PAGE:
While it may be useful to change or work with multiple values through a ref or out-based method, keep in mind that this can increase the complexity of your code. Sending an object into a ref method will most likely change the original value, and could make debugging more tricky if a mistake were to occur. Be diligent and Log any change in values, so you truly know what’s going on within your code.

Params

The params keyword allows a variable number of arguments given for a parameter. These arguments can be passed as a comma-separated list, as long as they match the parameter type for the params object. All of the arguments will be collapsed inside an array of the given parameter name. It’s also possible to send no arguments, to which the length of the list will be 0.

Because it allows a variable number of arguments, no additional parameters are allowed after the variable with the params keyword. In that sense, only the last parameter can have the params keyword to begin with.

The following example demonstrates a simple addition game involving a variable number of values to add or subtract.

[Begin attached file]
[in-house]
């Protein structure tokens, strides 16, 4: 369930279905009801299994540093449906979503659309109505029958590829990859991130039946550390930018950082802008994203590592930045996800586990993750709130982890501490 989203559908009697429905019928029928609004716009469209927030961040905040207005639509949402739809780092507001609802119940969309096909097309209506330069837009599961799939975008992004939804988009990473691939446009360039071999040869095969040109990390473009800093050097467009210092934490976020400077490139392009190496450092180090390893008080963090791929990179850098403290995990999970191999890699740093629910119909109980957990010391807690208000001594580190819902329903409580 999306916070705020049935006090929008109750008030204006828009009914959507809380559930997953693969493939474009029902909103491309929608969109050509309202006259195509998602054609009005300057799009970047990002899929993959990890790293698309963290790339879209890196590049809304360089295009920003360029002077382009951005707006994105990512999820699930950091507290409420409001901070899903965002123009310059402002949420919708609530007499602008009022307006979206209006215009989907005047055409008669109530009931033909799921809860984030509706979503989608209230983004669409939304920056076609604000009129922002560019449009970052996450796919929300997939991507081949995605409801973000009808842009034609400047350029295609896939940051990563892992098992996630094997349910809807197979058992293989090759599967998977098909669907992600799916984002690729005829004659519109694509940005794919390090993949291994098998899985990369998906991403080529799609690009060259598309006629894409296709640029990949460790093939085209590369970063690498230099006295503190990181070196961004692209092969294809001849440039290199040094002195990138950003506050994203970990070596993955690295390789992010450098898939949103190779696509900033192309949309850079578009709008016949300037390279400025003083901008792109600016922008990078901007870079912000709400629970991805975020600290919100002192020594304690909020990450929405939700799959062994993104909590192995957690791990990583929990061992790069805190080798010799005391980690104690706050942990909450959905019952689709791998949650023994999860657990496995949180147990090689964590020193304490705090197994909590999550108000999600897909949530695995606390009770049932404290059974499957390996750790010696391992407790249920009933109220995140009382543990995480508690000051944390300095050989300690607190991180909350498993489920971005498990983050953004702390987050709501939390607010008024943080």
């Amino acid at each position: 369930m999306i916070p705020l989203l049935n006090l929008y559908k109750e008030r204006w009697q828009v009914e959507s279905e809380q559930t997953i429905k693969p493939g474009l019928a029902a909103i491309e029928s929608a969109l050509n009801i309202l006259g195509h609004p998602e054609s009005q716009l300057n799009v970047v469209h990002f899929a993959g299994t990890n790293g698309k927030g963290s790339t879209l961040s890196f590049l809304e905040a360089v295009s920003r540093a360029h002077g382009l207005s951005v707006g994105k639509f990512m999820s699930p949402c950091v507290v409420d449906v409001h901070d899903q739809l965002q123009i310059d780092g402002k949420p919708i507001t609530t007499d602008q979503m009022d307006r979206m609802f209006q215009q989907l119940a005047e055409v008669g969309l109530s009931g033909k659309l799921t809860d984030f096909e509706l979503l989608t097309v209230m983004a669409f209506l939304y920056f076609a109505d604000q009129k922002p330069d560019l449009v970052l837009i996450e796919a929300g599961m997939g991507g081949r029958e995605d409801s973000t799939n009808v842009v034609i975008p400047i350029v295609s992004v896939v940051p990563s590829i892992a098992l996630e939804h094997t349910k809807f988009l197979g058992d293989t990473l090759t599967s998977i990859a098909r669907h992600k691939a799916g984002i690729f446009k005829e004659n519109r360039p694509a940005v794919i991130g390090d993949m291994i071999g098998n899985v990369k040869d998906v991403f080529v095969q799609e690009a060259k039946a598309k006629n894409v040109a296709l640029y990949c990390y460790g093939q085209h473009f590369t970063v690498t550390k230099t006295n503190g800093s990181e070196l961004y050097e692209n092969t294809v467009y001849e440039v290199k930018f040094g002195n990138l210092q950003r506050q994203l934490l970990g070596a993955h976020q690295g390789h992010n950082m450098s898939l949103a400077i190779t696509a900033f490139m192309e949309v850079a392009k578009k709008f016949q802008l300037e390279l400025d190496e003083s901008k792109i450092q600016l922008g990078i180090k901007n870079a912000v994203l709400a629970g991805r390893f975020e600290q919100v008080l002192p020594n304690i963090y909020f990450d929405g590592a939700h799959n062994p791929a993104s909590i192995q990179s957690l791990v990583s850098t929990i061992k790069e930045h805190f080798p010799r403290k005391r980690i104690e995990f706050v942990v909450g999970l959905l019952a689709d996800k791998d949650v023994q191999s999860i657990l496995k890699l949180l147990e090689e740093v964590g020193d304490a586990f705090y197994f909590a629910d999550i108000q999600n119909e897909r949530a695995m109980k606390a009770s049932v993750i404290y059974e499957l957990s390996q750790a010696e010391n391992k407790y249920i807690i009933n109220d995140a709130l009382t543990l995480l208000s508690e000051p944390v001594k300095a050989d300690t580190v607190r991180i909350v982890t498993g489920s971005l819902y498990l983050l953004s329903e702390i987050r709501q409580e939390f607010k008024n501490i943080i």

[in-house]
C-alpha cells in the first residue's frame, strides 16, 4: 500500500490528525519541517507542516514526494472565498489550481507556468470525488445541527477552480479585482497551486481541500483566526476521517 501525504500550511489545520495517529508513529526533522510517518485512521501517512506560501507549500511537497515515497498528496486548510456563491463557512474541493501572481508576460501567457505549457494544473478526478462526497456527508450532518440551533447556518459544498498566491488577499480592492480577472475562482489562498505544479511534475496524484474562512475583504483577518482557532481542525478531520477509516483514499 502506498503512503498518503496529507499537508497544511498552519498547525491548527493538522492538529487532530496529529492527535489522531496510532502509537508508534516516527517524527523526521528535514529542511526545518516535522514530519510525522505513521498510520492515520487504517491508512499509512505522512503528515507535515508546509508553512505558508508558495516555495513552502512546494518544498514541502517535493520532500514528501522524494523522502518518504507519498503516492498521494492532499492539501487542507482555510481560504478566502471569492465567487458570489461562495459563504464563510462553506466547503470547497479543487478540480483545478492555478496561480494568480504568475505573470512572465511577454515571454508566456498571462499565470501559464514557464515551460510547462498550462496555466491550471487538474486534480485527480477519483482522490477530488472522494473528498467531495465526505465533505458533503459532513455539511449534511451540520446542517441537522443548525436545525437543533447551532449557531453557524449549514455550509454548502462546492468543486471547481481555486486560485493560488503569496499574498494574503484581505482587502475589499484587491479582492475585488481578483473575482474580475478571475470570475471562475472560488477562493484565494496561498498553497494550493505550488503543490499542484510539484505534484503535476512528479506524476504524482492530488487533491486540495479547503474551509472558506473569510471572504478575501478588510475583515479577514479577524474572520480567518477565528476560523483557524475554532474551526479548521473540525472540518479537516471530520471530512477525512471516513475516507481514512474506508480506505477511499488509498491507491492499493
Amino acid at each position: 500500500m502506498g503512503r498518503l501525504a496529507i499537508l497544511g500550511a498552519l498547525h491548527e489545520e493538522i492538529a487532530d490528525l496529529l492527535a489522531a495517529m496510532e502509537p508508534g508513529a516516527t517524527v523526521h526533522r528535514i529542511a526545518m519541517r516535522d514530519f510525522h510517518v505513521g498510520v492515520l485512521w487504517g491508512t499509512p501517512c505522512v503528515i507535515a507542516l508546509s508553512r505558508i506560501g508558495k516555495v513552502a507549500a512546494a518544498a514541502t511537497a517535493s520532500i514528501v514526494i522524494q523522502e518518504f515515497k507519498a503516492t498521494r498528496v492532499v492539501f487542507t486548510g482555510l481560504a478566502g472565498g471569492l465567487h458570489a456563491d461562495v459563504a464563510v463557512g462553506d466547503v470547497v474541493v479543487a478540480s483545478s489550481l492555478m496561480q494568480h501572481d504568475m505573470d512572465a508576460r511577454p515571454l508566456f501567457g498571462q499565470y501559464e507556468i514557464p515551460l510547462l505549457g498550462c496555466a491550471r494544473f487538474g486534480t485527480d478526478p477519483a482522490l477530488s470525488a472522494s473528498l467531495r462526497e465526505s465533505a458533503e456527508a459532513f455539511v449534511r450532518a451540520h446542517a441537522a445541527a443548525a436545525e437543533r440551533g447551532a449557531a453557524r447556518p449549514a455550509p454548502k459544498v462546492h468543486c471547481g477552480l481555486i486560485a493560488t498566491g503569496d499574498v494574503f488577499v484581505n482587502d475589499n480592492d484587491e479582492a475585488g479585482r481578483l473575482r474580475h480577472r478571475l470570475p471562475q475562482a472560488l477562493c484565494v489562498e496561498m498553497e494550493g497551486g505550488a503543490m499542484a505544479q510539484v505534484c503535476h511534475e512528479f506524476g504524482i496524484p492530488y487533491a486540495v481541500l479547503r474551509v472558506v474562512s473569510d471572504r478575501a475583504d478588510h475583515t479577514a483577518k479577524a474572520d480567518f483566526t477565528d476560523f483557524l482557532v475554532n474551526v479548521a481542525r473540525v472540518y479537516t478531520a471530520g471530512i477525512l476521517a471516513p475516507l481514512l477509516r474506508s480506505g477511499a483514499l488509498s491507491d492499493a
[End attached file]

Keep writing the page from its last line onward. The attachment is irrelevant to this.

Adds up when even and subtracts when odd.
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public int OddEvenGame(params int[] list)
{
    int sum = 0;
    foreach(var i in list)
        sum += (i % 2 == 0) ? i : -i;
    return sum;
}

Because of the param keyword, we have the freedom of declaring any number of int values within the arguments of OddEvenGame, such as:

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OddEvenGame(1, 3, 5, 2, 9);
OddEvenGame(4, 6);
OddEvenGame();
OddEvenGame(new int[] {4, 7, 5, 2});

The results are, respectively, -16, 10, 0, and -6. Notice that because the parameter is inherently an array of integers, it is also possible to simply pass such an array within as an argument. While the params keyword can be especially useful as you can flexibly add any number of inputs without the method signature bloat, be mindful of the amount of arguments to pass in overall. A plethora of arguments could rather enjoy only taking in an array or a list of inputs.